|From the Law for the Prevention of Progeny with Hereditary Diseases of 14 July 1933
Source : M. Burleigh & W. Wippermann, The Racial State. Germany, 1933-1945, (Cambridge, 1991), pp.136-138.
(1)i. Anyone who has a hereditary illness can be rendered sterile by a surgical operation if, according to the experience of medical science, there is a strong probability that his/her progeny will suffer from serious hereditary defects of a physical or mental nature. ii. Anyone is hereditarily ill within the meaning of the law who suffers from one of the following illnesses: 1. Congenital feeble-mindedness 2. Schizophrenia 3. Manic depression 4. Hereditary epilepsy 5. Huntington's chorea 6. Hereditary blindness 7. Hereditary deafness 8. Serious physical deformities iii. In addition, anyone who suffers from chronic alcoholism can be sterilised.
(7) i. Proceedings before the Hereditary Health Courts are not public. ii. The Hereditary Health Court has to make the necessary inquiries; it can call expert, and other, witnesses, as well as order the personal appearance and medical examination of the person to be sterilised, compelling him to do so in cases of non-appearance without adequate excuse. The provisions concerning the conduct of civil hearings are to be applied correspondingly to the examination of and swearing in of witnesses and experts, as well as to the disqualification and rejection of members of the court. Physicians who appear as witnesses or medical experts are obliged to testify without regard to professional confidentiality. Courts and administrative authorities, as well as hospital institutions are obliged to supply information to the Hereditary Health Court on request.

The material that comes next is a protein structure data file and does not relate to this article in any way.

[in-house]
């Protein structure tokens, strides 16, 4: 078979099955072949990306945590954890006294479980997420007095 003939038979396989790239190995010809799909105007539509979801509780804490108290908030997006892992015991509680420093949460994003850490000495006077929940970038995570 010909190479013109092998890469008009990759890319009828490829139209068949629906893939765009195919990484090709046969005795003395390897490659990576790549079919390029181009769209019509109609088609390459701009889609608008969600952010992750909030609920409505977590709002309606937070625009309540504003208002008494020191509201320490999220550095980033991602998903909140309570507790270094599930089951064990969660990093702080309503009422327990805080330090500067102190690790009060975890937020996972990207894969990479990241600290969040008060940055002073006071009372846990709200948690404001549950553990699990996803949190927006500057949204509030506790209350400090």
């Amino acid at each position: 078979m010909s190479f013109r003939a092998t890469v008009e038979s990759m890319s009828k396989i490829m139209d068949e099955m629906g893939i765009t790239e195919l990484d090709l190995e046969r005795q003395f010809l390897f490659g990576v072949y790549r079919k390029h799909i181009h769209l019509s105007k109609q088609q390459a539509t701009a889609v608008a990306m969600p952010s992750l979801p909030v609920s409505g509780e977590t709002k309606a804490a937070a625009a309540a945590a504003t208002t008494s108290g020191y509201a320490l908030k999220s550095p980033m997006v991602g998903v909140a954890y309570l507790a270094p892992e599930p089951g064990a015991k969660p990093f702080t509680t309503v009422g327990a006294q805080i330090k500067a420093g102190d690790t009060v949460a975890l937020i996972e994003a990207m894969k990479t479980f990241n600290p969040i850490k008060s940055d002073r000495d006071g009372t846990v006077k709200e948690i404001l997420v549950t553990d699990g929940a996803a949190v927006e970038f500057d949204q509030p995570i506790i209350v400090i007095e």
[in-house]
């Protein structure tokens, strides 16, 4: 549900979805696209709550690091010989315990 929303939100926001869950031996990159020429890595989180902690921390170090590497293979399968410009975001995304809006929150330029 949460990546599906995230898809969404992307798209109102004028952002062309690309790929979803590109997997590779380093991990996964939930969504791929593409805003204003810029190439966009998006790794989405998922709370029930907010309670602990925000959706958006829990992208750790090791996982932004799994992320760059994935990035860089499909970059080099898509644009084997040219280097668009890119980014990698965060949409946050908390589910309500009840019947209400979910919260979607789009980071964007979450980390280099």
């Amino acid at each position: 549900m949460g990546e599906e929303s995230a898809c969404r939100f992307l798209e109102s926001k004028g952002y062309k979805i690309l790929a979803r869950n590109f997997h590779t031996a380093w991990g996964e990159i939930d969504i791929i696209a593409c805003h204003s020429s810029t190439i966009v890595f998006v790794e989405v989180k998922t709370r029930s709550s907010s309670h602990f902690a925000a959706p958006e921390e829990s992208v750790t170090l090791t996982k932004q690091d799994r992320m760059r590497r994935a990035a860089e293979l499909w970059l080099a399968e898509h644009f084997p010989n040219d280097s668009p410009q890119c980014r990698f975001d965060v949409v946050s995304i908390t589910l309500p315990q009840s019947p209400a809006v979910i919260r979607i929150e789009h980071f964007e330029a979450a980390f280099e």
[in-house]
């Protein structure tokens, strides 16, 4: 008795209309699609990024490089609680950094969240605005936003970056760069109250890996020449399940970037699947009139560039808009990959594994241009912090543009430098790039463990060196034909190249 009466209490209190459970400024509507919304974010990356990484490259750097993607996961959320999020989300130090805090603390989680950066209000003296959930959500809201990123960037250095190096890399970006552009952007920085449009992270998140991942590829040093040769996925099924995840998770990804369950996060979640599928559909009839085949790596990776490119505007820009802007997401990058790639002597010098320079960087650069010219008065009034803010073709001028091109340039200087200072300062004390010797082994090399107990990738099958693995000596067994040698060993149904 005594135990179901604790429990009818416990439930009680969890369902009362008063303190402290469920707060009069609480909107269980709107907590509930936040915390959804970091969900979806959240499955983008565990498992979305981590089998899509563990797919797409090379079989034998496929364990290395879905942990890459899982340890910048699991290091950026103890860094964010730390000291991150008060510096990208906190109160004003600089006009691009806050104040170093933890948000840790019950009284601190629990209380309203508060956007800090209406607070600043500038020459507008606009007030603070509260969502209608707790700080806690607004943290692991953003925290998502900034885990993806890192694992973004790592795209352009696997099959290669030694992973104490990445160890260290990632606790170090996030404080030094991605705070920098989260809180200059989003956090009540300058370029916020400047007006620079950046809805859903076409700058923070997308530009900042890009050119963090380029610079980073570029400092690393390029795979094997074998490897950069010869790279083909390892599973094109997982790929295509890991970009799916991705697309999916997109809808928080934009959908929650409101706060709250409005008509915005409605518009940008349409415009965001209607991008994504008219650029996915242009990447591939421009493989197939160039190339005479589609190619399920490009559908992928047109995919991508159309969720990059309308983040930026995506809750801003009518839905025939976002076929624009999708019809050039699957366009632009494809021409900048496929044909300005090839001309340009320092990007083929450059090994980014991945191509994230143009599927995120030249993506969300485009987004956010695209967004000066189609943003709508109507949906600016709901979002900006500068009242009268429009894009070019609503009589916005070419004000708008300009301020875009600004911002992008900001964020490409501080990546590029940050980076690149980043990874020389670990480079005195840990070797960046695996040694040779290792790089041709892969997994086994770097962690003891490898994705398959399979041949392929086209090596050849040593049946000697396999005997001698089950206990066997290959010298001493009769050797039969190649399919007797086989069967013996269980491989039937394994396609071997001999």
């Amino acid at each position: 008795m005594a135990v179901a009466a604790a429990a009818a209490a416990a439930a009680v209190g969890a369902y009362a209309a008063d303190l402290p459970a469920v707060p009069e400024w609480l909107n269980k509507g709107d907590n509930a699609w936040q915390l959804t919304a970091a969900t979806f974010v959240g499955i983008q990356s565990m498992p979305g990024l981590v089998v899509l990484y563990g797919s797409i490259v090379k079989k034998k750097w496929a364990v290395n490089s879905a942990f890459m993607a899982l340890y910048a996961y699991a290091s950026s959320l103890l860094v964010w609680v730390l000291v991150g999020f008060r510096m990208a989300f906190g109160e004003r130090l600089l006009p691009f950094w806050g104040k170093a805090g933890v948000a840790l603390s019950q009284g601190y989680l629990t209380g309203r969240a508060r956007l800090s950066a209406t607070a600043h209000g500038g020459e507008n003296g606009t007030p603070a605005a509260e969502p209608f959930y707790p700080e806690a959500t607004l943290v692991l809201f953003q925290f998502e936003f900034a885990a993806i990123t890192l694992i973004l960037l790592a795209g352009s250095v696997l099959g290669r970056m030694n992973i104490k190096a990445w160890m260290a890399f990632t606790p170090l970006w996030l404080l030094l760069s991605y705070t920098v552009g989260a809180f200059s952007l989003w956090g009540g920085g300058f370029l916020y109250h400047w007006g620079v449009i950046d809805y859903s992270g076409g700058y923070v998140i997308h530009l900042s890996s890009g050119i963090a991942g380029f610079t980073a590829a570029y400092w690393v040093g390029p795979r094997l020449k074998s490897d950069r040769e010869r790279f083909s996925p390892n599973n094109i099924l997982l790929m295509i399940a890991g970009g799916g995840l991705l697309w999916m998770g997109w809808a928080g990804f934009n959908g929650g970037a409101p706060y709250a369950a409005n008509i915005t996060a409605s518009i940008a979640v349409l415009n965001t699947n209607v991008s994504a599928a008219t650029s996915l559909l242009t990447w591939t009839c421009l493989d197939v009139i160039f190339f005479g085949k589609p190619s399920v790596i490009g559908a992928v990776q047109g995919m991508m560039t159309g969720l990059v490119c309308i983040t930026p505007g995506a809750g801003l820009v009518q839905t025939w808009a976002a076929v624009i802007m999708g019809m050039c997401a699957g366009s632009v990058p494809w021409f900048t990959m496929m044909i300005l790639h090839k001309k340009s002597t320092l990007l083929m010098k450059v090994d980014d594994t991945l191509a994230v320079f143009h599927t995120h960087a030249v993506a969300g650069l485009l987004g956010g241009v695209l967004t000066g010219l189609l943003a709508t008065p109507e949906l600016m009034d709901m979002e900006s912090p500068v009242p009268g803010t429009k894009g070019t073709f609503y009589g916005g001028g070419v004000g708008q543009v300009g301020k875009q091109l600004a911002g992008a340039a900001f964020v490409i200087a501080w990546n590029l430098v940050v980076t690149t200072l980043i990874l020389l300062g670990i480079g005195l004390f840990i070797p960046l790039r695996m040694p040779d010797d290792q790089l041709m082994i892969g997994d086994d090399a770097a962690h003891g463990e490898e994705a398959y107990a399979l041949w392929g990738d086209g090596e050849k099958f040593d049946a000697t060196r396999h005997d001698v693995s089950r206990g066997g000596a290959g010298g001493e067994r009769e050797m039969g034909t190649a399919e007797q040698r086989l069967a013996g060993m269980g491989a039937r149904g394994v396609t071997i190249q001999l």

(12) i. If the court finally decides upon sterilisation, the operation must be performed even if it is against the wishes of the person to be sterilised, unless that person was solely responsible for the application. The medical officer is responsible for requesting the necessary measures to be taken by the police authorities. In so far as other measures prove insufficient, the use of force is permissible. Reasons for the law. Since the National Revolution public opinion has become increasingly preoccupied with questions of demographic policy and the continuing decline in the birth rate. However, it is not only the decline in population, which is a cause for serious concern but equally the increasingly evident genetic composition of our people. Whereas the hereditarily healthy families have for the most part adopted a policy of having only one or two children, countless numbers of inferiors and those suffering from hereditary conditions are reproducing unrestrainedly while their sick and asocial offspring burden the community ...
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